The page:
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Distraction-Free Driving

A Houston woman today was sentenced to 30 days in jail — ten years probation and a ten thousand dollar fine for causing a fatal accident while talking on her cell phone. The dangers of talking and texting while driving are at the center of a National Campaign by Triple A to urge people to drive distraction-free. Laurie Johnson reports.

In 2008 more than one billion text messages were sent per month. OMG.

It’s safe to say a significant number of those texts were sent while driving.

Sarah Schimmer is the spokesperson for AAA Texas. She says they’re lobbying for a ban on texting and driving in
all 50 states.

“Cell phone use has been shown to cause a 35 percent decline in actually controlling the vehicle and also a 91 percent decline in steering wheel control.”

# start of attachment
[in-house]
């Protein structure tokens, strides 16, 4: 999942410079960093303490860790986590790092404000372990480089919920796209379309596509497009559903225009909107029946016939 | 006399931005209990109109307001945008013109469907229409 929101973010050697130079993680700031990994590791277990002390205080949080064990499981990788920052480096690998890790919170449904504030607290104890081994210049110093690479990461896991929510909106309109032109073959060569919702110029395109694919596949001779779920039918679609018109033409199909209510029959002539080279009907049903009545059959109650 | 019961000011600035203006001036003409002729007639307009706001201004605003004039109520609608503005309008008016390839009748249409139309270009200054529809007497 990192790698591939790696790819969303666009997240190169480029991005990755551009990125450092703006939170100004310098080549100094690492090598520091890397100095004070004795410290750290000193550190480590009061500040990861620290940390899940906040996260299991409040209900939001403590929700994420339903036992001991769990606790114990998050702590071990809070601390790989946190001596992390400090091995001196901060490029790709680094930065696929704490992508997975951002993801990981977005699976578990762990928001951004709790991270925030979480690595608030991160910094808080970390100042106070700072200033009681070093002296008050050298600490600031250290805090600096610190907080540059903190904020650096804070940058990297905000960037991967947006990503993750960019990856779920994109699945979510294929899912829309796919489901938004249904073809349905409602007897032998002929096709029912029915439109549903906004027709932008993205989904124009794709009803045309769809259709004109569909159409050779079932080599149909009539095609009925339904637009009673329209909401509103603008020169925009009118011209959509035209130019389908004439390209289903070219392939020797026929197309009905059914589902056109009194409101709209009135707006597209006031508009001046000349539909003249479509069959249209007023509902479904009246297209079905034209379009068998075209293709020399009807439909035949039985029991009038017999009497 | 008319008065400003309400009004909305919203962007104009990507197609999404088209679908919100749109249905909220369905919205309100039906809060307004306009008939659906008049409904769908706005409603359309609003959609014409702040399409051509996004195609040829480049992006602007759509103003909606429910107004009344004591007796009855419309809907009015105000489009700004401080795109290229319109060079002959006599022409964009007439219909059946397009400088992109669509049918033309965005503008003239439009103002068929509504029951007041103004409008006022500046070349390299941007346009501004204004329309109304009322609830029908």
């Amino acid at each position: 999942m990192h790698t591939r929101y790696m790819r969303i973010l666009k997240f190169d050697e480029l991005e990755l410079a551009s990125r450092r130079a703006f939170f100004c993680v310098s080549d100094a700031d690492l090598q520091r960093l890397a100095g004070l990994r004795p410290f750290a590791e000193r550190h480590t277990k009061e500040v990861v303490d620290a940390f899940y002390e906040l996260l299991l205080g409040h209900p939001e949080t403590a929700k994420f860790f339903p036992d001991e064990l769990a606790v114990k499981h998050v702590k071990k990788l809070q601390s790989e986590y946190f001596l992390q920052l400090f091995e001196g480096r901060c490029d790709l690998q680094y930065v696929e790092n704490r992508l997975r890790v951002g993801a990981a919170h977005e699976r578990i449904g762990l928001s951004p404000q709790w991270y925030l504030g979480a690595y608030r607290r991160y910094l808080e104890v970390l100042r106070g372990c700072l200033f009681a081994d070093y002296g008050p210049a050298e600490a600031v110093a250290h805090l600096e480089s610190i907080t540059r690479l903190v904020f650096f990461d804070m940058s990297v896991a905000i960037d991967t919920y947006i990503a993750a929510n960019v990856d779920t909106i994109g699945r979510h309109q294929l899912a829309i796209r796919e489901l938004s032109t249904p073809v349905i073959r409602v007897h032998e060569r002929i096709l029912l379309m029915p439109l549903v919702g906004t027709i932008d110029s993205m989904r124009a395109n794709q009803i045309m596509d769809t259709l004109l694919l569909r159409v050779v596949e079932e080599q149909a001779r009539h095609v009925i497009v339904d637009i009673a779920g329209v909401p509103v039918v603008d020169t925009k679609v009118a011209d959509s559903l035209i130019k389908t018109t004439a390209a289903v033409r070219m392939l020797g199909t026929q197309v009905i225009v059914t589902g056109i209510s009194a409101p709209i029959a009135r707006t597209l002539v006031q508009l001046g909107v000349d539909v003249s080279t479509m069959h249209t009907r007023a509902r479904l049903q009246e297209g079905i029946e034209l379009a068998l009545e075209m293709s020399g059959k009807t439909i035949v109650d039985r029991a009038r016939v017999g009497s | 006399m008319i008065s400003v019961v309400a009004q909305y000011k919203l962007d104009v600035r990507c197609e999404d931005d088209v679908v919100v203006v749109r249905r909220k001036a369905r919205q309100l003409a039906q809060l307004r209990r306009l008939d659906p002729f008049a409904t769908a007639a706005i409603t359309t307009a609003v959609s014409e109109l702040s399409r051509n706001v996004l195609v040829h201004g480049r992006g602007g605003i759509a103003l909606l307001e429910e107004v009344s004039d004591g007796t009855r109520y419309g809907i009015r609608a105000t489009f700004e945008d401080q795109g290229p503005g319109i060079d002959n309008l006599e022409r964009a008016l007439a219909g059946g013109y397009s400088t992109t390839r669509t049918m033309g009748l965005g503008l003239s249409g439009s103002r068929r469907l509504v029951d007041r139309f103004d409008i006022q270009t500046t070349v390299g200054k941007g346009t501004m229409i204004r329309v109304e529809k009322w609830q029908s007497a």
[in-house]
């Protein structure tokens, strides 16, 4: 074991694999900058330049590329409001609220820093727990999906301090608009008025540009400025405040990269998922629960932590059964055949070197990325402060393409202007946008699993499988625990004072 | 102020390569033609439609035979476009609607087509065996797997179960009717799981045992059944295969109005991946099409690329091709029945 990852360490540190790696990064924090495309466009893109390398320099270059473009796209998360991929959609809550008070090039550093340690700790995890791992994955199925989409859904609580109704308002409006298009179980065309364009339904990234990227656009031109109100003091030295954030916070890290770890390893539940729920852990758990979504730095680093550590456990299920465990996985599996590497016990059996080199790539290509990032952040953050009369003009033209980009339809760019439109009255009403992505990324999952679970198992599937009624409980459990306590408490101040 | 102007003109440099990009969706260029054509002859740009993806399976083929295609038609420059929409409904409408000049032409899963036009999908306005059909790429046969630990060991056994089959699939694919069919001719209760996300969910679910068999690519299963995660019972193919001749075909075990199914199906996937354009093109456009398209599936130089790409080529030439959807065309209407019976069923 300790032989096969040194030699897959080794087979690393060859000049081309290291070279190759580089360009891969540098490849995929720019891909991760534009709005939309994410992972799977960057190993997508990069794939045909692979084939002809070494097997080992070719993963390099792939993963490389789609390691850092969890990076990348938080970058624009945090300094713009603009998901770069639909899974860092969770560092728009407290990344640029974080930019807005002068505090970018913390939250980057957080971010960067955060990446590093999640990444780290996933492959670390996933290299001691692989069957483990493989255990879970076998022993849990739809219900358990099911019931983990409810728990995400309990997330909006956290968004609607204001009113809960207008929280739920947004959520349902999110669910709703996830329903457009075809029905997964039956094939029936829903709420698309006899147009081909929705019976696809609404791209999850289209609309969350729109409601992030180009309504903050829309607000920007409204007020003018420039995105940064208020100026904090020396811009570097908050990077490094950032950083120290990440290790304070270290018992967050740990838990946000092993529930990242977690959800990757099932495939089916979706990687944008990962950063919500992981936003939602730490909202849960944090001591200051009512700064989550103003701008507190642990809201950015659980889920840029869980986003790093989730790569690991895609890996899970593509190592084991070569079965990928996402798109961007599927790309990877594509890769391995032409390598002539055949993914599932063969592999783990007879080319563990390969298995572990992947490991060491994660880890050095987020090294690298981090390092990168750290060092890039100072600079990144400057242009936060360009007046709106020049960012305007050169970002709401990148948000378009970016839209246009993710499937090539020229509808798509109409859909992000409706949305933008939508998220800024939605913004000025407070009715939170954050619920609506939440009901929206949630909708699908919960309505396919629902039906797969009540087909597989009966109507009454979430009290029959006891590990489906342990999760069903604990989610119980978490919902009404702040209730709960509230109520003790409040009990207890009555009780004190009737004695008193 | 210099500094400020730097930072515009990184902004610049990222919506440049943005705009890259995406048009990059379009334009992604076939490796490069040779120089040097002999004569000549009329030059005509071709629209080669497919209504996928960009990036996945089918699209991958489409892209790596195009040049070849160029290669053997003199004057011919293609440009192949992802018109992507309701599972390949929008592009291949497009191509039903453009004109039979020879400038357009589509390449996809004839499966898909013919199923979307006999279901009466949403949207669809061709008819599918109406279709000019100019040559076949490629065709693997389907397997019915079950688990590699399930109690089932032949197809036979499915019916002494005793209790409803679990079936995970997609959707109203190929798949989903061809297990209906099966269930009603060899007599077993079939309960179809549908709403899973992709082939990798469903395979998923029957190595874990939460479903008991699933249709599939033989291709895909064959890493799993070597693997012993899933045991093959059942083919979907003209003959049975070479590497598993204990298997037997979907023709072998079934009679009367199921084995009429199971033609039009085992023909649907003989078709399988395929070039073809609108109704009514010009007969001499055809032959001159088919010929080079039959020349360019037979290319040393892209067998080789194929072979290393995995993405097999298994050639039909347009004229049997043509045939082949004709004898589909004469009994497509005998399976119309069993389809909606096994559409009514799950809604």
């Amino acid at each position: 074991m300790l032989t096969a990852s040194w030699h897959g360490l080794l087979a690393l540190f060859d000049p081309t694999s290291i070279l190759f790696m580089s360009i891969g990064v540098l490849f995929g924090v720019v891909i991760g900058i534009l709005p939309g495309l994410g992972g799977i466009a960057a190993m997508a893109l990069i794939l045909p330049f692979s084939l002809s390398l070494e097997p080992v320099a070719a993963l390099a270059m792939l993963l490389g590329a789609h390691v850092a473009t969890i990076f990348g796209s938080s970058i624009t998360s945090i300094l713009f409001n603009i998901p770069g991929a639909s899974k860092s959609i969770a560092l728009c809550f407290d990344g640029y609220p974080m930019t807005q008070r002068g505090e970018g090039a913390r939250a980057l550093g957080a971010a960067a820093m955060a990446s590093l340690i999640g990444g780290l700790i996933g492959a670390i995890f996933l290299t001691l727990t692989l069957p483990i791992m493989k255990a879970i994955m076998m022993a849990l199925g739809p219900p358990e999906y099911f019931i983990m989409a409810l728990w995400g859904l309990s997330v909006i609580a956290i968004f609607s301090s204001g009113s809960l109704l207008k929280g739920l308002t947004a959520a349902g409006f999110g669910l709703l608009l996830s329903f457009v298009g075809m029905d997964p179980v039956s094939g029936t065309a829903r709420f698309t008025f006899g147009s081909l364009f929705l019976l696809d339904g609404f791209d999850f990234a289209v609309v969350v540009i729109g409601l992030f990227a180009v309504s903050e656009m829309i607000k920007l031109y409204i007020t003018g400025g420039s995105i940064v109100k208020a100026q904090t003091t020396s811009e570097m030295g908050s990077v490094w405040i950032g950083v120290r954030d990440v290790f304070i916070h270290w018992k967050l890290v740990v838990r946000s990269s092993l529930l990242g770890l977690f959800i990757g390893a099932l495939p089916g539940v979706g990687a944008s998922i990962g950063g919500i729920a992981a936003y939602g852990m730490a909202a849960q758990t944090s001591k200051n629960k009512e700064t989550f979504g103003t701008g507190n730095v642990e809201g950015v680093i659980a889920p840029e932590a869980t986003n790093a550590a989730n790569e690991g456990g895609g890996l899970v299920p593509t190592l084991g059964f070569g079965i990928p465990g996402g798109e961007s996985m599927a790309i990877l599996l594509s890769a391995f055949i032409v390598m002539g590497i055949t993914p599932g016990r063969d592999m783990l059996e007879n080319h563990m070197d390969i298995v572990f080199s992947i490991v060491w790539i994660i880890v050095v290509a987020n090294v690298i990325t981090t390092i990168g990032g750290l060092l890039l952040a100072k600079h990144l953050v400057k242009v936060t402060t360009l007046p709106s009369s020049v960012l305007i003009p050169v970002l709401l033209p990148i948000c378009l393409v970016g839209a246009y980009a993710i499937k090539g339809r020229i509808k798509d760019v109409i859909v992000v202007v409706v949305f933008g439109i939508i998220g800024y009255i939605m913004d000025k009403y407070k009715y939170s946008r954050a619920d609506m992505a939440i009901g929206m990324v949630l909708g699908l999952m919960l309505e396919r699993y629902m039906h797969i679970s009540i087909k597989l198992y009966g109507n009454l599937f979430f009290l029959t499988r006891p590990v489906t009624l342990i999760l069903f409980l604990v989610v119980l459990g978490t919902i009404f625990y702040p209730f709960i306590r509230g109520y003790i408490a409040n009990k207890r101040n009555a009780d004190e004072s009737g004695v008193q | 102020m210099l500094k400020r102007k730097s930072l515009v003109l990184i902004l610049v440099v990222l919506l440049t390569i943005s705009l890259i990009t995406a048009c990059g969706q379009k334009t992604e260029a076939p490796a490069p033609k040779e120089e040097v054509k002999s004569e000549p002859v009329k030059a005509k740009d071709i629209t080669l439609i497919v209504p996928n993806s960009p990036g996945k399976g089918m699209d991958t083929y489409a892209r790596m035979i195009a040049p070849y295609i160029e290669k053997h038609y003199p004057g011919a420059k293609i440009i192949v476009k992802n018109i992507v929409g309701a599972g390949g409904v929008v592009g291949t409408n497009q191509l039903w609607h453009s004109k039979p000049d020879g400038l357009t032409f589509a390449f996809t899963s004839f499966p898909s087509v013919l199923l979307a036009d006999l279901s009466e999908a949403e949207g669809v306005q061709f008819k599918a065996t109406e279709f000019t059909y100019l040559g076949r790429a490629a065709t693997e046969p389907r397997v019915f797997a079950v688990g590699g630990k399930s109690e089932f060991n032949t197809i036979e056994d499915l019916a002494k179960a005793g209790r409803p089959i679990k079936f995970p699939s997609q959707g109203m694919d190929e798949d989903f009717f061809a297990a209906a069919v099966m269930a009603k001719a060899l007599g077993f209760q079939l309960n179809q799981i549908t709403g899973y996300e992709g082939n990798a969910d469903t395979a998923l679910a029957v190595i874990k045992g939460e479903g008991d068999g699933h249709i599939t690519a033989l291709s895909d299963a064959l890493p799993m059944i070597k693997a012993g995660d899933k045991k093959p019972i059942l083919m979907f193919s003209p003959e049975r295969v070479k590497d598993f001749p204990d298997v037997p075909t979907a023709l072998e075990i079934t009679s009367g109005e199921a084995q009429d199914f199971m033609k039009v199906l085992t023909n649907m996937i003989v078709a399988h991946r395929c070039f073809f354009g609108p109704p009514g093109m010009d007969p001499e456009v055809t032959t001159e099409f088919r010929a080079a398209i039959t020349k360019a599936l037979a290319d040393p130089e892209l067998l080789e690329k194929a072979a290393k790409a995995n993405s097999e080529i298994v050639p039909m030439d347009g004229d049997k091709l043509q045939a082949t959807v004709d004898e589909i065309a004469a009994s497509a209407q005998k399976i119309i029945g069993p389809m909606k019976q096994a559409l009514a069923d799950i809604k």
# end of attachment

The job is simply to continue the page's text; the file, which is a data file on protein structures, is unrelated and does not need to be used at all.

There are already laws against texting for all drivers in 18 states and the District of Columbia.

AAA wants similar laws enacted across the nation by 2013. Industry research indicates up to 70 percent of people who text while driving, stop doing so after texting bans are enacted.

Schimmer says right now they’re asking people to drive distraction-free for one week.

“For people who are going to take the challenge and try to be text-free, cell phone-free, the best thing to do is turn off that device and stow it in a place where you’re not tempted to reach for it.”

Research shows one in five drivers admits to texting while driving at least once in the last 30 days. And that’s nothing to LOL about.

Laurie Johnson. KUHF-Houston Public Radio News.

 

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Laurie Johnson

Executive Producer for News

Laurie Johnson leads daily news coverage for HPM. She helps reporters craft and sharpen their stories on tight deadlines, with the aim of getting the most relevant and current information into local newscasts. Laurie is a native Houstonian who started her career at Houston Public Media in 2002. She is...

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